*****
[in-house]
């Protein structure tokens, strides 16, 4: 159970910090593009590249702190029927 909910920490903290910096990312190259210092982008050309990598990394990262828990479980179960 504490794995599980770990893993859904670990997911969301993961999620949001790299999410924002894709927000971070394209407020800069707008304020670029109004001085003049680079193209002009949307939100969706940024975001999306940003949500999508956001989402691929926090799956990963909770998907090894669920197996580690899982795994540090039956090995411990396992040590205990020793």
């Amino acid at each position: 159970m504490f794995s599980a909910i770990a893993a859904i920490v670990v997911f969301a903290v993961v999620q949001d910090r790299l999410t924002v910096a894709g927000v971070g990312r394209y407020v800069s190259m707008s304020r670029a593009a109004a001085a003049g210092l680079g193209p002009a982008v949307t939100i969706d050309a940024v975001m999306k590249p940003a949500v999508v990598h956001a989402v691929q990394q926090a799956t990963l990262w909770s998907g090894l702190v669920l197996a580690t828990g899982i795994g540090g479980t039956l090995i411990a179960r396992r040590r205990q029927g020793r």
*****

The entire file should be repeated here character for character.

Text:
[in-house]
């Protein structure tokens, strides 16, 4: 159970910090593009590249702190029927 909910920490903290910096990312190259210092982008050309990598990394990262828990479980179960 504490794995599980770990893993859904670990997911969301993961999620949001790299999410924002894709927000971070394209407020800069707008304020670029109004001085003049680079193209002009949307939100969706940024975001999306940003949500999508956001989402691929926090799956990963909770998907090894669920197996580690899982795994540090039956090995411990396992040590205990020793």
């Amino acid at each position: 159970m504490f794995s599980a909910i770990a893993a859904i920490v670990v997911f969301a903290v993961v999620q949001d910090r790299l999410t924002v910096a894709g927000v971070g990312r394209y407020v800069s190259m707008s304020r670029a593009a109004a001085a003049g210092l680079g193209p002009a982008v949307t939100i969706d050309a940024v975001m999306k590249p940003a949500v999508v990598h956001a989402v691929q990394q926090a799956t990963l990262w909770s998907g090894l702190v669920l197996a580690t828990g899982i795994g540090g479980t039956l090995i411990a179960r396992r040590r205990q029927g020793r």